1. Your team will create a trifold brochure that is designed to give students "buy-in" to digital citizenship.  What this means is that they will want to be good digital citizens after reading your brochure.  The brochure should also address how to avoid digital harassment.  Remember, a brochure is essentially a short advertisement creating a basic understanding of the issue and a desire to learn more, so make every word count without boring your audience: your high school peers.  Your brochure should include a definition of digital citizenship, examples, its effects, why the reader should care about it, and how to avoid it.  Your grade for this brochure will include: appropriate to age level, accuracy, includes all required topics, visual appeal, and creativity.  See the rubric below.
Evaluation

  Beginning
  Developing
  Accomplished
  Exemplary
                 
Appropriate to Age Level
  Some basic information, lacking crucial details; very elementary in level; no hypothetical situations used
  Basic information partially complete, but elementary in level; few details; hypothetical situations are elementary in nature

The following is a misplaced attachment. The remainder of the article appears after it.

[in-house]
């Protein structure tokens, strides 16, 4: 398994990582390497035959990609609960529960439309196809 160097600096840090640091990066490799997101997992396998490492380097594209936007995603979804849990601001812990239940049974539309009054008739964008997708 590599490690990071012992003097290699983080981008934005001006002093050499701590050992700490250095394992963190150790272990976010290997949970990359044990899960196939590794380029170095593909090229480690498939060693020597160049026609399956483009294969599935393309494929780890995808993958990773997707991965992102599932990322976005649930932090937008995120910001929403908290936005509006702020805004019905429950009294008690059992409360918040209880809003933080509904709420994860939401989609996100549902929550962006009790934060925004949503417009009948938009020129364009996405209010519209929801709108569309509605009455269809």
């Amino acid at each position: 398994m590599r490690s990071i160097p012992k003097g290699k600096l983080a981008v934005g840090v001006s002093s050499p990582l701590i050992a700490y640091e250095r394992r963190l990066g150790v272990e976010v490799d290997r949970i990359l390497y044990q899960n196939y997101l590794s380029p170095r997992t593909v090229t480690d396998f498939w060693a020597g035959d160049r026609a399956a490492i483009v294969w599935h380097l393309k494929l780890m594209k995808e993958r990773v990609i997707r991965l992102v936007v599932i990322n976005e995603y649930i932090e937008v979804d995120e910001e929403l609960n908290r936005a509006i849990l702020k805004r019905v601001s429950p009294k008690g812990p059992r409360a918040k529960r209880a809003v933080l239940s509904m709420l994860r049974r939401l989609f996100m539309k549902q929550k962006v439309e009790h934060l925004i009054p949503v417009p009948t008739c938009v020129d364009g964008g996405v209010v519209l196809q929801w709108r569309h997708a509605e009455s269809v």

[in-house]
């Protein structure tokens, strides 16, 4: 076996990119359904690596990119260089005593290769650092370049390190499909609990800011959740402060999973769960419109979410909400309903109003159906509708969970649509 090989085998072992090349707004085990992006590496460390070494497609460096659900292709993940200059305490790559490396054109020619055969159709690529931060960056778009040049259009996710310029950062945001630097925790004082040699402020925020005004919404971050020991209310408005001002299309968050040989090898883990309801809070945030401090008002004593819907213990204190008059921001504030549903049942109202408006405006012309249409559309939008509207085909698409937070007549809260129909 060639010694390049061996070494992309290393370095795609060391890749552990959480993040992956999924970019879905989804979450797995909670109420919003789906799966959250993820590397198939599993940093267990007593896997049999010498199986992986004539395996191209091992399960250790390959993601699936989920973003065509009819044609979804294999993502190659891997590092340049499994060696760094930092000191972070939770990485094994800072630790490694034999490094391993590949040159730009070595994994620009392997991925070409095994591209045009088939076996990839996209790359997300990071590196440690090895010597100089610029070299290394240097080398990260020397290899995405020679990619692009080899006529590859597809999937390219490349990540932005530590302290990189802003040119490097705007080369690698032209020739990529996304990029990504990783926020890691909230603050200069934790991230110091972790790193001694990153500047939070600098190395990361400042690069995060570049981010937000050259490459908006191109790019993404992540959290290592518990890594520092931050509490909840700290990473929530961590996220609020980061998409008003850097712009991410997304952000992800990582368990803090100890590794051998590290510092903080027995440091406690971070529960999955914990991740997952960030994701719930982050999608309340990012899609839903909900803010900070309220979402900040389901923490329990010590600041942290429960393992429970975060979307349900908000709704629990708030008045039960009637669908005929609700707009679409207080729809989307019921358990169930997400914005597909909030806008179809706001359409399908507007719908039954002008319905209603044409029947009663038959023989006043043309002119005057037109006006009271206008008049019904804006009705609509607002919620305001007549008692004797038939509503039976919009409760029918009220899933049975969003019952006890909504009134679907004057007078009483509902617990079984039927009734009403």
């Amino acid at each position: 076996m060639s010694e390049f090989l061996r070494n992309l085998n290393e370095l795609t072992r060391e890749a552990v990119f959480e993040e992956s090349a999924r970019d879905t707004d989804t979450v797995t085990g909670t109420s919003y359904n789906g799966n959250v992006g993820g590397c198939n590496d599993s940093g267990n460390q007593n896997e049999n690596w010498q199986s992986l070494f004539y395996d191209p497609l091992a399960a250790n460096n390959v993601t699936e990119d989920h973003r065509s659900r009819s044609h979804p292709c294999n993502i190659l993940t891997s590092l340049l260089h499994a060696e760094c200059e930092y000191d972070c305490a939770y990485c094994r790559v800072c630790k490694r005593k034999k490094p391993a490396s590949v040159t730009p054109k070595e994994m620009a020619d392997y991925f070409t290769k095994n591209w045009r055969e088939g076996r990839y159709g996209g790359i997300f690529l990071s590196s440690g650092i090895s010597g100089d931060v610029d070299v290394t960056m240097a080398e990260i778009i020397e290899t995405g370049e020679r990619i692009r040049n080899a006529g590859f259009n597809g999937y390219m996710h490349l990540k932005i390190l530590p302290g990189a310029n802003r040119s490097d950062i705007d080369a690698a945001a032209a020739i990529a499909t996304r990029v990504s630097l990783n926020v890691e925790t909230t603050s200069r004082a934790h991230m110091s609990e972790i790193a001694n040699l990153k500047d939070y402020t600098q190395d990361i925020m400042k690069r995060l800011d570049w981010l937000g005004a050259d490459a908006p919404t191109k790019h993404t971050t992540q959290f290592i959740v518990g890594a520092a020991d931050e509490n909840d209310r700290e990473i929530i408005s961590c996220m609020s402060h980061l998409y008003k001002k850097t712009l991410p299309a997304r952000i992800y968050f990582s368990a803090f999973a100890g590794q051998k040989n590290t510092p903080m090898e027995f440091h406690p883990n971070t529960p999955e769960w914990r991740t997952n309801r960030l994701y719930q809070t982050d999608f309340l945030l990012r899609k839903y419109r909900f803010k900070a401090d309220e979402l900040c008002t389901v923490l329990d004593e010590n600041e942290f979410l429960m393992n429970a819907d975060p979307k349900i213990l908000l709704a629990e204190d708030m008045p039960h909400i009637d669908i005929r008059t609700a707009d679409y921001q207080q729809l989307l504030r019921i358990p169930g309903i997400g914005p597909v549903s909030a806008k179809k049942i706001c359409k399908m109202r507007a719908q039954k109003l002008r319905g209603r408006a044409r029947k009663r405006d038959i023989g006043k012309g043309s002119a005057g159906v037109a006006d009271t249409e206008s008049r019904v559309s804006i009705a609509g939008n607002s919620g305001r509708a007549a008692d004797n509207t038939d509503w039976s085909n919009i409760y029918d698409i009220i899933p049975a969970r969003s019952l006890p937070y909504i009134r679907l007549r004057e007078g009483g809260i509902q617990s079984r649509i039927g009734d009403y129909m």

Basic information complete, crucial details are mostly complete; level is intermediate; any hypothetical situations are appropriate at the intermediate level
  Basic information complete, appropriate amount of detail; any hypothetical situations are high school appropriate

Accurate
  Information is mainly personal anecdotes
  Information is mostly from activity; contains many personal anecdotes
  Information is from activity, factual; leaves out personal anecdotes
  Information is factual and comes from activity; no personal anecdotes; includes statistical information
Required Topics
  Addresses 0 or 1 required topic
  Addresses a couple of the required topics
  Addresses most of the required topics
  Addresses all required topics
Visual Appeal
  Includes no color or pictures, all text
  Includes some color and pictures, mostly text
  Includes some color and pictures, good balance with the text, pictures make the text somewhat clearer
  Includes enough color and pictures to pull the reader in while leaving enough room for text to make the point of the brochure clear; pictures relate directly to the text making it clearer and more understandable
Creativity
  Reads like a report paper
  Reads much like a report paper but with some entertaining portions
  Contains points-of-interest that pull reader in; informative
  Contains "hooks" designed to pull reader into topic; comes off more as an advertisement than an information pamphlet
    
Conclusion
At the end of this activity, you should have an accurate understanding of exactly what is meant by the term digital citizenship, as well as why it is important to follow the rules of good digital behavior.  You may want to continue your investigation into this budding issue through perusing the following websites: